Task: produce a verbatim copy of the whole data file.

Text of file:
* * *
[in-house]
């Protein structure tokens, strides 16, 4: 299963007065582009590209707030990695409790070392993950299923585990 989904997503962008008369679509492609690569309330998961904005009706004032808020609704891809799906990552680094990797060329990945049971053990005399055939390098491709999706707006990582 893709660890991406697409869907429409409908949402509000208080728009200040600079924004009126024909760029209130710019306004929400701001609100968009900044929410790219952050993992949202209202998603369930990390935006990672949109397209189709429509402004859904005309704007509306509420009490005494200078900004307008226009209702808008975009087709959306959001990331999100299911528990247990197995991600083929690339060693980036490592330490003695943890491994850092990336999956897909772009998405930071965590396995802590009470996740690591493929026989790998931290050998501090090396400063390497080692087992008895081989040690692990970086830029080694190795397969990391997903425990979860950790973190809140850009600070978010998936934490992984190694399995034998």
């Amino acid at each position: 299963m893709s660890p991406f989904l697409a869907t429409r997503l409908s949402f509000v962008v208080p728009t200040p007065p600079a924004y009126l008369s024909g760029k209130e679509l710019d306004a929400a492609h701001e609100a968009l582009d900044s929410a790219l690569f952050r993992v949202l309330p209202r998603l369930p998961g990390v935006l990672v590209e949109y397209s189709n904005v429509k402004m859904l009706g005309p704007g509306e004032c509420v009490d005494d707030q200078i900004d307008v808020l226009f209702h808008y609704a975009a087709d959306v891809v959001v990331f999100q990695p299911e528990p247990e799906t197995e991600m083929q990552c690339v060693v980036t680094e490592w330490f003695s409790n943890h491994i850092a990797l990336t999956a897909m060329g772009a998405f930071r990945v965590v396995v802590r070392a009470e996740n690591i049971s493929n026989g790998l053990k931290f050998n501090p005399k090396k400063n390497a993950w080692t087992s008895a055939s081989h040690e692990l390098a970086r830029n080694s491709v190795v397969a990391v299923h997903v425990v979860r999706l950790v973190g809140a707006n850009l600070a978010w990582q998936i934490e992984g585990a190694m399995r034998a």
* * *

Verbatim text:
[in-house]
């Protein structure tokens, strides 16, 4: 299963007065582009590209707030990695409790070392993950299923585990 989904997503962008008369679509492609690569309330998961904005009706004032808020609704891809799906990552680094990797060329990945049971053990005399055939390098491709999706707006990582 893709660890991406697409869907429409409908949402509000208080728009200040600079924004009126024909760029209130710019306004929400701001609100968009900044929410790219952050993992949202209202998603369930990390935006990672949109397209189709429509402004859904005309704007509306509420009490005494200078900004307008226009209702808008975009087709959306959001990331999100299911528990247990197995991600083929690339060693980036490592330490003695943890491994850092990336999956897909772009998405930071965590396995802590009470996740690591493929026989790998931290050998501090090396400063390497080692087992008895081989040690692990970086830029080694190795397969990391997903425990979860950790973190809140850009600070978010998936934490992984190694399995034998």
């Amino acid at each position: 299963m893709s660890p991406f989904l697409a869907t429409r997503l409908s949402f509000v962008v208080p728009t200040p007065p600079a924004y009126l008369s024909g760029k209130e679509l710019d306004a929400a492609h701001e609100a968009l582009d900044s929410a790219l690569f952050r993992v949202l309330p209202r998603l369930p998961g990390v935006l990672v590209e949109y397209s189709n904005v429509k402004m859904l009706g005309p704007g509306e004032c509420v009490d005494d707030q200078i900004d307008v808020l226009f209702h808008y609704a975009a087709d959306v891809v959001v990331f999100q990695p299911e528990p247990e799906t197995e991600m083929q990552c690339v060693v980036t680094e490592w330490f003695s409790n943890h491994i850092a990797l990336t999956a897909m060329g772009a998405f930071r990945v965590v396995v802590r070392a009470e996740n690591i049971s493929n026989g790998l053990k931290f050998n501090p005399k090396k400063n390497a993950w080692t087992s008895a055939s081989h040690e692990l390098a970086r830029n080694s491709v190795v397969a990391v299923h997903v425990v979860r999706l950790v973190g809140a707006n850009l600070a978010w990582q998936i934490e992984g585990a190694m399995r034998a």